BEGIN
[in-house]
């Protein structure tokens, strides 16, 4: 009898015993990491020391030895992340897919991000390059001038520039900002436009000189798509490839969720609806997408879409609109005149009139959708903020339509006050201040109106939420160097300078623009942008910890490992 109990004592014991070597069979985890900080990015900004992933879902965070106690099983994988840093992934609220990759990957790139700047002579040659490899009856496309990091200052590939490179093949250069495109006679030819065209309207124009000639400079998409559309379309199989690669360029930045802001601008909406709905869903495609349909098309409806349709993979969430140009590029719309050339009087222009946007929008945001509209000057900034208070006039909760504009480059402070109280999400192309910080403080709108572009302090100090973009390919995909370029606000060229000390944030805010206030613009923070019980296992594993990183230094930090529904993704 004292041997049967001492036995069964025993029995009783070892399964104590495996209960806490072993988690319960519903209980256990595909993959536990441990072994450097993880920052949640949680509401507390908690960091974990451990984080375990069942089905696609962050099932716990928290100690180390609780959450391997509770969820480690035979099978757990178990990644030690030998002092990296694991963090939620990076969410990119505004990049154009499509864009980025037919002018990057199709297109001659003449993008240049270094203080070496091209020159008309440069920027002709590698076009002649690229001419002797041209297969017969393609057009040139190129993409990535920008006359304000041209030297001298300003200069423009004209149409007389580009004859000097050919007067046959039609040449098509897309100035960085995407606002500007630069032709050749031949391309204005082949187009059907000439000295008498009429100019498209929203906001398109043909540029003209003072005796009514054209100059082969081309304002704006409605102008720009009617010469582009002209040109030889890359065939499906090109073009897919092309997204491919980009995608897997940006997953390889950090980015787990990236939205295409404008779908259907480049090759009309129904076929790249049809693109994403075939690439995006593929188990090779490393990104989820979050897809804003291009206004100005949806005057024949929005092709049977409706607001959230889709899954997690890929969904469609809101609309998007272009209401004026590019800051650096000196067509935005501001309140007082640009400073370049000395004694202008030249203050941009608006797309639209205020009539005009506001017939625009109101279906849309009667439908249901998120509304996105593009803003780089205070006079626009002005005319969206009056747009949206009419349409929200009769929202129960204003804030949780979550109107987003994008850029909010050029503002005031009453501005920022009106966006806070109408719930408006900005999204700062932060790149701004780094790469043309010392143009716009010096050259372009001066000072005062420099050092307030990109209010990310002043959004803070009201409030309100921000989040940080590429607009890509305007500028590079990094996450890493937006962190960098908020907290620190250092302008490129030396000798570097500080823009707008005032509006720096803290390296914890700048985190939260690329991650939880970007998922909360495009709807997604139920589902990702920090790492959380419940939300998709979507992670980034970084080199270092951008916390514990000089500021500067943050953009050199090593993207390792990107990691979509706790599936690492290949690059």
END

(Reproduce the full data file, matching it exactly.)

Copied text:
[in-house]
């Protein structure tokens, strides 16, 4: 009898015993990491020391030895992340897919991000390059001038520039900002436009000189798509490839969720609806997408879409609109005149009139959708903020339509006050201040109106939420160097300078623009942008910890490992 109990004592014991070597069979985890900080990015900004992933879902965070106690099983994988840093992934609220990759990957790139700047002579040659490899009856496309990091200052590939490179093949250069495109006679030819065209309207124009000639400079998409559309379309199989690669360029930045802001601008909406709905869903495609349909098309409806349709993979969430140009590029719309050339009087222009946007929008945001509209000057900034208070006039909760504009480059402070109280999400192309910080403080709108572009302090100090973009390919995909370029606000060229000390944030805010206030613009923070019980296992594993990183230094930090529904993704 004292041997049967001492036995069964025993029995009783070892399964104590495996209960806490072993988690319960519903209980256990595909993959536990441990072994450097993880920052949640949680509401507390908690960091974990451990984080375990069942089905696609962050099932716990928290100690180390609780959450391997509770969820480690035979099978757990178990990644030690030998002092990296694991963090939620990076969410990119505004990049154009499509864009980025037919002018990057199709297109001659003449993008240049270094203080070496091209020159008309440069920027002709590698076009002649690229001419002797041209297969017969393609057009040139190129993409990535920008006359304000041209030297001298300003200069423009004209149409007389580009004859000097050919007067046959039609040449098509897309100035960085995407606002500007630069032709050749031949391309204005082949187009059907000439000295008498009429100019498209929203906001398109043909540029003209003072005796009514054209100059082969081309304002704006409605102008720009009617010469582009002209040109030889890359065939499906090109073009897919092309997204491919980009995608897997940006997953390889950090980015787990990236939205295409404008779908259907480049090759009309129904076929790249049809693109994403075939690439995006593929188990090779490393990104989820979050897809804003291009206004100005949806005057024949929005092709049977409706607001959230889709899954997690890929969904469609809101609309998007272009209401004026590019800051650096000196067509935005501001309140007082640009400073370049000395004694202008030249203050941009608006797309639209205020009539005009506001017939625009109101279906849309009667439908249901998120509304996105593009803003780089205070006079626009002005005319969206009056747009949206009419349409929200009769929202129960204003804030949780979550109107987003994008850029909010050029503002005031009453501005920022009106966006806070109408719930408006900005999204700062932060790149701004780094790469043309010392143009716009010096050259372009001066000072005062420099050092307030990109209010990310002043959004803070009201409030309100921000989040940080590429607009890509305007500028590079990094996450890493937006962190960098908020907290620190250092302008490129030396000798570097500080823009707008005032509006720096803290390296914890700048985190939260690329991650939880970007998922909360495009709807997604139920589902990702920090790492959380419940939300998709979507992670980034970084080199270092951008916390514990000089500021500067943050953009050199090593993207390792990107990691979509706790599936690492290949690059």